MONTREAL MUSLIM STUDENT EXPELLED FROM SCHOOL FOR WEARING HIJABSeptember 22, 2003
Irene Waseem was barred from attending her classes on September 2nd, 2003, after arriving to school on the first day of classes wearing hijab, a headscarf worn by Muslim women for religious reasons. Waseem, a Muslim student in her graduating year at École Charlemagne, was sent home by school officials and told that she would not be allowed back unless she removes her hijab.
According to École Charlemagne, a private French high school in the West Island, the hijab is in violation of school dress code. However, in February 1995, the Québec Human Rights Commission decided that Québec schools were not permitted to prohibit students from wearing hijab, following the expulsion of two veiled Montréal students.
"It is shocking that we still have school directors who behave this way, who have no respect for our constitution and the Québec Charter of Rights and Freedoms. Their action violates the right of all students to freely practice their religion without harassment," stated Salam Elmenyawi, President of the Muslim Council of Montréal (MCM). "School directors must act in a socially responsible and acceptable manner, and do everything possible to foster respect to one another in our society."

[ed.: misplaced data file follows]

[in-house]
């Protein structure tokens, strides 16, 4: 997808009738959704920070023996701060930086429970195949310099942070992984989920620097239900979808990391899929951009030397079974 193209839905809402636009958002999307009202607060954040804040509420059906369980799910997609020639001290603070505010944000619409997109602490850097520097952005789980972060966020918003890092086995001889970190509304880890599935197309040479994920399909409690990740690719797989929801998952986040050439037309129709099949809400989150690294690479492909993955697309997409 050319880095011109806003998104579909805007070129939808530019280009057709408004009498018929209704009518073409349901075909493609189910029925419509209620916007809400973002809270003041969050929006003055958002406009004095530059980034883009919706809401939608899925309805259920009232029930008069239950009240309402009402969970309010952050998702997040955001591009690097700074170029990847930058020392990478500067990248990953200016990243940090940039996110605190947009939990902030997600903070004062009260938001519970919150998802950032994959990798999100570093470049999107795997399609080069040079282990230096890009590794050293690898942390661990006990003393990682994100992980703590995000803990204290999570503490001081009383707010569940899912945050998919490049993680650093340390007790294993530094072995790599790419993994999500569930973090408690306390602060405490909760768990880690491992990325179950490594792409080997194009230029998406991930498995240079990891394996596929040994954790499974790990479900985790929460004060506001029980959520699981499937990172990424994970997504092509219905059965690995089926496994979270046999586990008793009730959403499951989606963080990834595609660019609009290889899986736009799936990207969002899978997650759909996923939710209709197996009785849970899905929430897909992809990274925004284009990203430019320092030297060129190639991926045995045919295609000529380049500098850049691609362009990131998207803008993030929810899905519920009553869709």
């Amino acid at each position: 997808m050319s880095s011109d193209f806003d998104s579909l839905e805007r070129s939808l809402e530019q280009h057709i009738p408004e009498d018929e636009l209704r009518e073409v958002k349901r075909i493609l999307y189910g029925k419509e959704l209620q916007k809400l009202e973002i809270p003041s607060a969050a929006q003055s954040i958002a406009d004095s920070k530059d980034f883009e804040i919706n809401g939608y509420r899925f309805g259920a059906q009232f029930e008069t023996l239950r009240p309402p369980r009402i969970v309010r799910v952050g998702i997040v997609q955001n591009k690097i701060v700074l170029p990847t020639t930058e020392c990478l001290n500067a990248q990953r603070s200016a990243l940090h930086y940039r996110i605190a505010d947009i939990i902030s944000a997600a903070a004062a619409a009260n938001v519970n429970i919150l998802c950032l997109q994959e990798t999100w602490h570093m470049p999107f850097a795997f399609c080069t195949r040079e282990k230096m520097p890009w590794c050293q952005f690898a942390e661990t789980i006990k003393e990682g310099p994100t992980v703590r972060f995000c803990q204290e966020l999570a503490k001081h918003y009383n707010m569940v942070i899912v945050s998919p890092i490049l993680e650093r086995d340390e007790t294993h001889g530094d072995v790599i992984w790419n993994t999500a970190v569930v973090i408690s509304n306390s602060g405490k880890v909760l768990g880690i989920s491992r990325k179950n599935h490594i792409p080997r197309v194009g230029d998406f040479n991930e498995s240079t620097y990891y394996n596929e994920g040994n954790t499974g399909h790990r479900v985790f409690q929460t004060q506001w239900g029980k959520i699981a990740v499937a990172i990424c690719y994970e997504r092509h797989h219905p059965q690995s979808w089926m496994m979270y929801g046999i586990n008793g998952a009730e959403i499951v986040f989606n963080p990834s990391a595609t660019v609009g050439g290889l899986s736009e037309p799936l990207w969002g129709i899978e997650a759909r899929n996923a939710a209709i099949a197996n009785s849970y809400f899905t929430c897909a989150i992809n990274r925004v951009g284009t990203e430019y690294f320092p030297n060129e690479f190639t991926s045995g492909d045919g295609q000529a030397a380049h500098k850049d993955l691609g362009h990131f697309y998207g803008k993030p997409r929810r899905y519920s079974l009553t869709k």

These statements were echoed by Amir Al-Shourbaji, President of the United Muslim Students Association (UMSA). "Such incidents of discrimination are intolerable and have a psychological impact on students. Irene is perfectly within her rights and school directors cannot prohibit her from following her religion. We are committed to take this till the end to ensure that this issue is resolved correctly, in accordance to the Charter of Rights and Freedoms," Al-Shourbaji said.
Waseem has filed an official complaint, calling for an investigation on the matter, with the Québec Human Rights Commission. As stipulated by the Québec Charter of Human Rights and Freedoms, "every person has a right to full and equal recognition and exercise of his human rights and freedoms, without distinction, exclusion or preference based on race, colour, ...religion." The Charter also specifies "every person has a right, to the extent and according to the standards provided for by law, to free public education".
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